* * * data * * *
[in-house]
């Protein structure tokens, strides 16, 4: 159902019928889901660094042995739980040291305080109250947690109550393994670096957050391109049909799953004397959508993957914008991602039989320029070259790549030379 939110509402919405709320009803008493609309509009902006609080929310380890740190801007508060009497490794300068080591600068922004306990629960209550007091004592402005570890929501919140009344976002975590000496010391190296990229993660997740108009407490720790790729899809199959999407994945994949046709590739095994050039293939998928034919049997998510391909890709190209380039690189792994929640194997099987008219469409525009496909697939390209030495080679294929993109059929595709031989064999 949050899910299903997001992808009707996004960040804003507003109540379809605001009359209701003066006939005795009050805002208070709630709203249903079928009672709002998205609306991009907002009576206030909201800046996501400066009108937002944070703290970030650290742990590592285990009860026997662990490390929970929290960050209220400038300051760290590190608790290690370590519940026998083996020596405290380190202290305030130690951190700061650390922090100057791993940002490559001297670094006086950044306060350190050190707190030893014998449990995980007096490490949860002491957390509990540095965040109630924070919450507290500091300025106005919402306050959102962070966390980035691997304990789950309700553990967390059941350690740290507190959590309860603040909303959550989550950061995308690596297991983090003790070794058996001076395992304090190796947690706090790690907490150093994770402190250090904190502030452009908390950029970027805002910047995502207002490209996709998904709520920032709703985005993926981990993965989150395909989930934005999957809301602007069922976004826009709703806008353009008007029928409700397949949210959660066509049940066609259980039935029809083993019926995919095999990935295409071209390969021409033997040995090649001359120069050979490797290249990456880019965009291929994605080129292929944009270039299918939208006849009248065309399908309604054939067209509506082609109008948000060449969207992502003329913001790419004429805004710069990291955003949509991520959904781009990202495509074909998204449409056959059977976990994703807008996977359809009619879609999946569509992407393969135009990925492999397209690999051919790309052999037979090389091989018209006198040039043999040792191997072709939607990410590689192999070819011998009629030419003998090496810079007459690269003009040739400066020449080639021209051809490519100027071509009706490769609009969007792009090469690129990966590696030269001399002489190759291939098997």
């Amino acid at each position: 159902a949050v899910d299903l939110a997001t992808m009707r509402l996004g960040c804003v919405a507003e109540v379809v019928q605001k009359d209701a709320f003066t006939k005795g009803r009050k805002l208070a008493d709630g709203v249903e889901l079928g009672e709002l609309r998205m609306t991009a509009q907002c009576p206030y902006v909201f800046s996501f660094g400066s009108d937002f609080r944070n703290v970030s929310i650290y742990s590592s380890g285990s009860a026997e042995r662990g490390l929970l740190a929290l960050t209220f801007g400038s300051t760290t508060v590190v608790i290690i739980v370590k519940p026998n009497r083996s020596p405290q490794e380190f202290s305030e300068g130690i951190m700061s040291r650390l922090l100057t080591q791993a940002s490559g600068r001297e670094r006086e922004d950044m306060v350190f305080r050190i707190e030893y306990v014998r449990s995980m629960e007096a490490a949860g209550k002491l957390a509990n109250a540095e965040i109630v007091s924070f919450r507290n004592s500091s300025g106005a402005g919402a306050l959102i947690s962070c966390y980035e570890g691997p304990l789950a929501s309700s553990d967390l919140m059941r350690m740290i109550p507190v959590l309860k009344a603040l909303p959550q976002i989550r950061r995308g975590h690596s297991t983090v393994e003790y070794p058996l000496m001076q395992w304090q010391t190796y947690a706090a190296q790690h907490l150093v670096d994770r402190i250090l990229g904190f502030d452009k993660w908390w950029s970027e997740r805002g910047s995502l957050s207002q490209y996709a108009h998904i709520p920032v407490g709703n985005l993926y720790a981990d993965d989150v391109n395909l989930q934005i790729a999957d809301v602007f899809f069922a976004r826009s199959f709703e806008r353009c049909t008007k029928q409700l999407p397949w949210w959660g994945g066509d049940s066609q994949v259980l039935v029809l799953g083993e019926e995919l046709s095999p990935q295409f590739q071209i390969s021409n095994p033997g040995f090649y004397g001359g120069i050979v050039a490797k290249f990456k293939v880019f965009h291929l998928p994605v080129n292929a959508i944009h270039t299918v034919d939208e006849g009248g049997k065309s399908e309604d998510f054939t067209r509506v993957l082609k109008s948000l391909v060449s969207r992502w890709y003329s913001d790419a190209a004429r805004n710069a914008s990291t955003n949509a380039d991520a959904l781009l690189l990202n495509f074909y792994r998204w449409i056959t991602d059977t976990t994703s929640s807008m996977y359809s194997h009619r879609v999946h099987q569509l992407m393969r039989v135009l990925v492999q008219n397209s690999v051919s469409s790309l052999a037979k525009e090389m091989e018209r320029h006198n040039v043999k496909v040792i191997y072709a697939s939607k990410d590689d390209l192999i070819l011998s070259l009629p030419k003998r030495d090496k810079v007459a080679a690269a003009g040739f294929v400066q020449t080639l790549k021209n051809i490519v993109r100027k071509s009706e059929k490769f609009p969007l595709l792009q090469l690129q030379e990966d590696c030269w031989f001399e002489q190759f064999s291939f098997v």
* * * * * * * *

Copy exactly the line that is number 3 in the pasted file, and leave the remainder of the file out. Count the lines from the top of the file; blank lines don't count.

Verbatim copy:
């Amino acid at each position: 159902a949050v899910d299903l939110a997001t992808m009707r509402l996004g960040c804003v919405a507003e109540v379809v019928q605001k009359d209701a709320f003066t006939k005795g009803r009050k805002l208070a008493d709630g709203v249903e889901l079928g009672e709002l609309r998205m609306t991009a509009q907002c009576p206030y902006v909201f800046s996501f660094g400066s009108d937002f609080r944070n703290v970030s929310i650290y742990s590592s380890g285990s009860a026997e042995r662990g490390l929970l740190a929290l960050t209220f801007g400038s300051t760290t508060v590190v608790i290690i739980v370590k519940p026998n009497r083996s020596p405290q490794e380190f202290s305030e300068g130690i951190m700061s040291r650390l922090l100057t080591q791993a940002s490559g600068r001297e670094r006086e922004d950044m306060v350190f305080r050190i707190e030893y306990v014998r449990s995980m629960e007096a490490a949860g209550k002491l957390a509990n109250a540095e965040i109630v007091s924070f919450r507290n004592s500091s300025g106005a402005g919402a306050l959102i947690s962070c966390y980035e570890g691997p304990l789950a929501s309700s553990d967390l919140m059941r350690m740290i109550p507190v959590l309860k009344a603040l909303p959550q976002i989550r950061r995308g975590h690596s297991t983090v393994e003790y070794p058996l000496m001076q395992w304090q010391t190796y947690a706090a190296q790690h907490l150093v670096d994770r402190i250090l990229g904190f502030d452009k993660w908390w950029s970027e997740r805002g910047s995502l957050s207002q490209y996709a108009h998904i709520p920032v407490g709703n985005l993926y720790a981990d993965d989150v391109n395909l989930q934005i790729a999957d809301v602007f899809f069922a976004r826009s199959f709703e806008r353009c049909t008007k029928q409700l999407p397949w949210w959660g994945g066509d049940s066609q994949v259980l039935v029809l799953g083993e019926e995919l046709s095999p990935q295409f590739q071209i390969s021409n095994p033997g040995f090649y004397g001359g120069i050979v050039a490797k290249f990456k293939v880019f965009h291929l998928p994605v080129n292929a959508i944009h270039t299918v034919d939208e006849g009248g049997k065309s399908e309604d998510f054939t067209r509506v993957l082609k109008s948000l391909v060449s969207r992502w890709y003329s913001d790419a190209a004429r805004n710069a914008s990291t955003n949509a380039d991520a959904l781009l690189l990202n495509f074909y792994r998204w449409i056959t991602d059977t976990t994703s929640s807008m996977y359809s194997h009619r879609v999946h099987q569509l992407m393969r039989v135009l990925v492999q008219n397209s690999v051919s469409s790309l052999a037979k525009e090389m091989e018209r320029h006198n040039v043999k496909v040792i191997y072709a697939s939607k990410d590689d390209l192999i070819l011998s070259l009629p030419k003998r030495d090496k810079v007459a080679a690269a003009g040739f294929v400066q020449t080639l790549k021209n051809i490519v993109r100027k071509s009706e059929k490769f609009p969007l595709l792009q090469l690129q030379e990966d590696c030269w031989f001399e002489q190759f064999s291939f098997v």